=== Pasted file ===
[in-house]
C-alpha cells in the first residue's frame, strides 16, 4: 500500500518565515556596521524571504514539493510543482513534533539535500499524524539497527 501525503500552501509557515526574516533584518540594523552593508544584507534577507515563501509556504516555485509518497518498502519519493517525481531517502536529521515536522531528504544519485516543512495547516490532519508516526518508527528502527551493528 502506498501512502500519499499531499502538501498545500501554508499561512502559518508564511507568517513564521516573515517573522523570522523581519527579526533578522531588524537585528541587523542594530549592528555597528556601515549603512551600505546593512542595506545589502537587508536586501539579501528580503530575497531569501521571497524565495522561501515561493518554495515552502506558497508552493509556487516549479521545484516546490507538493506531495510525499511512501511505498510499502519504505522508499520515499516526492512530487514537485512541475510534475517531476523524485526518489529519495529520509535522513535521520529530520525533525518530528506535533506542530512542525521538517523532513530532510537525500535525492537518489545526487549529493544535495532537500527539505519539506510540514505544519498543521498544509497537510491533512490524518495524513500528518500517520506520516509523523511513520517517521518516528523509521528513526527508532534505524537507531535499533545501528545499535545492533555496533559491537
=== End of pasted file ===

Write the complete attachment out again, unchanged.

[in-house]
C-alpha cells in the first residue's frame, strides 16, 4: 500500500518565515556596521524571504514539493510543482513534533539535500499524524539497527 501525503500552501509557515526574516533584518540594523552593508544584507534577507515563501509556504516555485509518497518498502519519493517525481531517502536529521515536522531528504544519485516543512495547516490532519508516526518508527528502527551493528 502506498501512502500519499499531499502538501498545500501554508499561512502559518508564511507568517513564521516573515517573522523570522523581519527579526533578522531588524537585528541587523542594530549592528555597528556601515549603512551600505546593512542595506545589502537587508536586501539579501528580503530575497531569501521571497524565495522561501515561493518554495515552502506558497508552493509556487516549479521545484516546490507538493506531495510525499511512501511505498510499502519504505522508499520515499516526492512530487514537485512541475510534475517531476523524485526518489529519495529520509535522513535521520529530520525533525518530528506535533506542530512542525521538517523532513530532510537525500535525492537518489545526487549529493544535495532537500527539505519539506510540514505544519498543521498544509497537510491533512490524518495524513500528518500517520506520516509523523511513520517517521518516528523509521528513526527508532534505524537507531535499533545501528545499535545492533555496533559491537